Reports have linked the substances to everything from diabetes and cancer to metabolic disorders and saggy skin. The worst part is, they seem to be lurking everywhere—even in so-called healthy snacks and packaged goods. With scary reports of what these flavor- and appearance-enhancers can do to our health in the long run, we don’t blame you if you try to avoid any ingredients you can’t identify or pronounce. But not all additives are bad news. There are a number of widely studied additives that are considered safe to consume. In fact, some of the science behind some substances’ safety is so convincing that diet experts don’t even think twice about eating a number of them. Are they worth reevaluating on your end, too? Scroll down to see what the experts had to say and decide for yourself.
“Although consumers these days are looking for a short ingredient list on food labels, citric acid is likely to be found in many products. It’s naturally found in many fruits, and is regarded as a safe additive to other foods. It’s widely used in products such as jellies, jams, candies and ice cream, so while the food additive itself is shown to be safe, the packaged and processed foods that it’s typically found in are often high-calorie and should be consumed in small portions.” – Heather Mangieri, RDN, a board certified sports dietetics specialist
“I don’t give it a second thought when I see lecithin on a food label. The emulsifier is typically made from eggs or soy and is totally harmless unless you have a food allergy.” – Marisa Moore, RDN of Marisa Moore Nutrition
“Cochineal extract is a red food coloring made from an insect source and used in foods like ketchup and fruit-flavored drinks. Although I believe eating foods with added color and flavor should be kept to a minimum, cochineal is likely safer than consuming artificial additives and not something I go out of my way to avoid at this time.” – Ginger Hultin MS RDN LDN, a Chicago-based integrative oncology dietitian.
“Since carrageenan, an additive found in many milk alternatives, is made from red algae, it’s not something I avoid using. Unless my clients respond adversely to it, it's not something I advise them to worry about either.” – Dana James CDN, of Food Coach NYC
“Disodium phosphate is a food additive that acts as a thickener and helps to regulate foods’ acidity and moisture. It also helps keep oil- and water-based ingredients, which would otherwise separate, mixed together. This food additive is found in the half and half I use in my morning cup of coffee. Without it, the cream would separate from the liquid, which would not be very appetizing. This additive is found to be safe, but I’m still mindful to consume it in moderation.” – Heather Mangieri, RDN, a board certified sports dietetics specialist
“Ascorbic acid isn’t something I worry about eating. Although ‘acid’ sounds like something that would be threatening, it’s just added vitamin C. It not only boosts the vitamin C level of the food but also helps prevent spoilage. I welcome this one.” – Marisa Moore, RDN of Marisa Moore Nutrition
“Ascorbic acid, a form of vitamin C, can be found in a variety of products ranging from baked goods to dried fruit. As far as preservatives go, it's impossible to eat a 100 percent preservative-free diet and if I had my picks, this certainly doesn't bother me compared to most of the other chemicals found in our food system.” – Stephanie Middleberg, MS, RD, CDN of Middleberg Nutrition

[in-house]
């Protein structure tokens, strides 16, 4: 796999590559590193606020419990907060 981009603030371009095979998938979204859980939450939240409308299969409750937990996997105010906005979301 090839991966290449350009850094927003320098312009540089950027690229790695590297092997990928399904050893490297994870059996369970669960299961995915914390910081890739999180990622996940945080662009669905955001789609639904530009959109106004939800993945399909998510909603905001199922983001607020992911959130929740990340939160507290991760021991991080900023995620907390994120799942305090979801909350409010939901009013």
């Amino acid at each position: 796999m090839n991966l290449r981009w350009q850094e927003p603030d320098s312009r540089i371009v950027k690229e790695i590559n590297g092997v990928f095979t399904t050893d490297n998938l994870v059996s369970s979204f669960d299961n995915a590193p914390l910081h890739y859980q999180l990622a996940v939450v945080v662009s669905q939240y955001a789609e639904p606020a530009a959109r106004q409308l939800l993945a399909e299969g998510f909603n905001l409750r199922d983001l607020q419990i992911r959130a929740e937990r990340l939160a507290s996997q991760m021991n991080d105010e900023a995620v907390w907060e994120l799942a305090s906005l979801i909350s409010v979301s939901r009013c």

“Whenever I have a latte or an iced coffee, I put one Splenda (sucralose) in it for sweetness and am not concerned about its safety. According to a review of the scientific evidence to date, sucralose is considered safe for human consumption and does not cause cancer. – Keri Gans, RD, author of The Small Change Diet
“We don't worry much about food additives that we consume infrequently or in small quantities. So for instance, if there is an artificial sweetener in a dessert, we don't sweat it.” – Tammy Lakatos Shames, RDN, CFT and Lyssie Lakatos, RDN, CFT, and authors of The Nutrition Twins’ Veggie Cure
Monosodium Glutamate (MSG) and Other Sodium Additives
“Since we’ve never experienced any MSG sensitivities, we don't worry much about eating it. However, we are aware that if we have it, we may retain water, the same as we would after eating any salty food.” – Tammy Lakatos Shames, RDN, CFT and Lyssie Lakatos, RDN, CFT, and authors of The Nutrition Twins’ Veggie Cure
“I don't sweat added salt or sodium in my food. For example, even a good-quality soup made from unprocessed ingredients requires a good amount of added salt for taste. If you’re generally eating an unprocessed diet with plenty of high-potassium fresh produce (which helps balance sodium in the body), occasionally eating foods with added salt isn't a worry of mine.” – Ginger Hultin MS RDN LDN, a Chicago-based integrative oncology dietitian
“Research has found that foods that have added plant sterols or phytosterols can help lower cholesterol levels, so this isn’t an additive I worry about consuming. It’s actually something I might recommend to someone with high cholesterol.” – Libby Mills, MS, RDN, LDN, Spokesperson for the Academy of Nutrition and Dietetics